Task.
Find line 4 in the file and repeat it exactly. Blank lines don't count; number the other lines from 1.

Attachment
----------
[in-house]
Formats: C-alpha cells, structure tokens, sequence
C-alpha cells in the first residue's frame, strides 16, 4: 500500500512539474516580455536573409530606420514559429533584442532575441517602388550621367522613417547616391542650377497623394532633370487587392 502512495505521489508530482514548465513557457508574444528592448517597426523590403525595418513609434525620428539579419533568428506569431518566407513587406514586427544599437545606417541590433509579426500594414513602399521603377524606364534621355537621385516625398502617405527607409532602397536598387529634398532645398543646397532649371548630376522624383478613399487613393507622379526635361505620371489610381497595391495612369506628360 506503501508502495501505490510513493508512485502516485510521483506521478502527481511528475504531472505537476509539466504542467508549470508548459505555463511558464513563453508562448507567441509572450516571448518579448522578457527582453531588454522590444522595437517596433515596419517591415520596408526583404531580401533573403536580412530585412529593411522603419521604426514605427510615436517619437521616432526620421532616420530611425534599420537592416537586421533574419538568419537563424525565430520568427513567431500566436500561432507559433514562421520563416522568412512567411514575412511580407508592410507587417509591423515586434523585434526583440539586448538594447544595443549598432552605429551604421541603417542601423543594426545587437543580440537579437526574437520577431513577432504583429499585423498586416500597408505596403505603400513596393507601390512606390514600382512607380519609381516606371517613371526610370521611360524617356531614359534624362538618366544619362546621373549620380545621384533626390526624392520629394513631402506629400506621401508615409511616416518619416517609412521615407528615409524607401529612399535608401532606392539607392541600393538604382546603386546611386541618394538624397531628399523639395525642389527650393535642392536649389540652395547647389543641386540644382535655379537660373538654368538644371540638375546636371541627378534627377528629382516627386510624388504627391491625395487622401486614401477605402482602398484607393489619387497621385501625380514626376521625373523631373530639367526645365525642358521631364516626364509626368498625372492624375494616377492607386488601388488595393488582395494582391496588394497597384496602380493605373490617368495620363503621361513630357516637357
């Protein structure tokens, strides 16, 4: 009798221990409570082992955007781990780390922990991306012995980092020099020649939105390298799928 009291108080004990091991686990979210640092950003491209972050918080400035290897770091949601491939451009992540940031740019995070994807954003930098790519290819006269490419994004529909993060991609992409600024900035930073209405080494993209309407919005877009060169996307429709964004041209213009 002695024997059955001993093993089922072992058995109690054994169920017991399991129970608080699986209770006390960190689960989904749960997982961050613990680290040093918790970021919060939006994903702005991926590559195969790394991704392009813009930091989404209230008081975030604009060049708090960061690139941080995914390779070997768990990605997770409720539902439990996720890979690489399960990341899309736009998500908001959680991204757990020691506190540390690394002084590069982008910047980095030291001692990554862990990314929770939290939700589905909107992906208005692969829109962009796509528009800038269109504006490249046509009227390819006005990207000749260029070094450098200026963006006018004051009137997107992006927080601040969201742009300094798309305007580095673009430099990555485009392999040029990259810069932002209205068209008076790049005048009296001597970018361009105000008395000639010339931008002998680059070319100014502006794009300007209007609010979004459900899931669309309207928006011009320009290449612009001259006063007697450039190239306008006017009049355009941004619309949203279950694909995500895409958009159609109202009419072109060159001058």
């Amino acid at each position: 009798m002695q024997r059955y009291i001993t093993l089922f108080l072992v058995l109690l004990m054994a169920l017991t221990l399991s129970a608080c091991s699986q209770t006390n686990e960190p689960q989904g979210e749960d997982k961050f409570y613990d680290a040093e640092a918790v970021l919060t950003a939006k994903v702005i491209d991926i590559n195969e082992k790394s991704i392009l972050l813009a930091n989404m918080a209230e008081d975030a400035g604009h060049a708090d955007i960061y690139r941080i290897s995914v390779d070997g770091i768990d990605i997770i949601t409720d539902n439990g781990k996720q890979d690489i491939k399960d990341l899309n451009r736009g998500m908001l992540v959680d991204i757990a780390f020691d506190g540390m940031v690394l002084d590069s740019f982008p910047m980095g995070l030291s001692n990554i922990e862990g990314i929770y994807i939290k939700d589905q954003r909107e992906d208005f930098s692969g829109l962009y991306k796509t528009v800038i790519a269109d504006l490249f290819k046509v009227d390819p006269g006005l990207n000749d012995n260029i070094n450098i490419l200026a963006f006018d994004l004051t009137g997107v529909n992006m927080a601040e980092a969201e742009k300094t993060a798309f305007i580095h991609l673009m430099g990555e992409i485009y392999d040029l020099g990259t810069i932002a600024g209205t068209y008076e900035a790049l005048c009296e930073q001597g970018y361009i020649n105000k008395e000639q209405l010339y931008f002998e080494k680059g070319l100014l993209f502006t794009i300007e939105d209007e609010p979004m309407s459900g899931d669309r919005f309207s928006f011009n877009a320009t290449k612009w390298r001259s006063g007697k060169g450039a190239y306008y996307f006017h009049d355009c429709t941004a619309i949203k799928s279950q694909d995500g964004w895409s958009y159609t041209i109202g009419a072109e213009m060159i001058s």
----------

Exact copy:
């Protein structure tokens, strides 16, 4: 009798221990409570082992955007781990780390922990991306012995980092020099020649939105390298799928 009291108080004990091991686990979210640092950003491209972050918080400035290897770091949601491939451009992540940031740019995070994807954003930098790519290819006269490419994004529909993060991609992409600024900035930073209405080494993209309407919005877009060169996307429709964004041209213009 002695024997059955001993093993089922072992058995109690054994169920017991399991129970608080699986209770006390960190689960989904749960997982961050613990680290040093918790970021919060939006994903702005991926590559195969790394991704392009813009930091989404209230008081975030604009060049708090960061690139941080995914390779070997768990990605997770409720539902439990996720890979690489399960990341899309736009998500908001959680991204757990020691506190540390690394002084590069982008910047980095030291001692990554862990990314929770939290939700589905909107992906208005692969829109962009796509528009800038269109504006490249046509009227390819006005990207000749260029070094450098200026963006006018004051009137997107992006927080601040969201742009300094798309305007580095673009430099990555485009392999040029990259810069932002209205068209008076790049005048009296001597970018361009105000008395000639010339931008002998680059070319100014502006794009300007209007609010979004459900899931669309309207928006011009320009290449612009001259006063007697450039190239306008006017009049355009941004619309949203279950694909995500895409958009159609109202009419072109060159001058």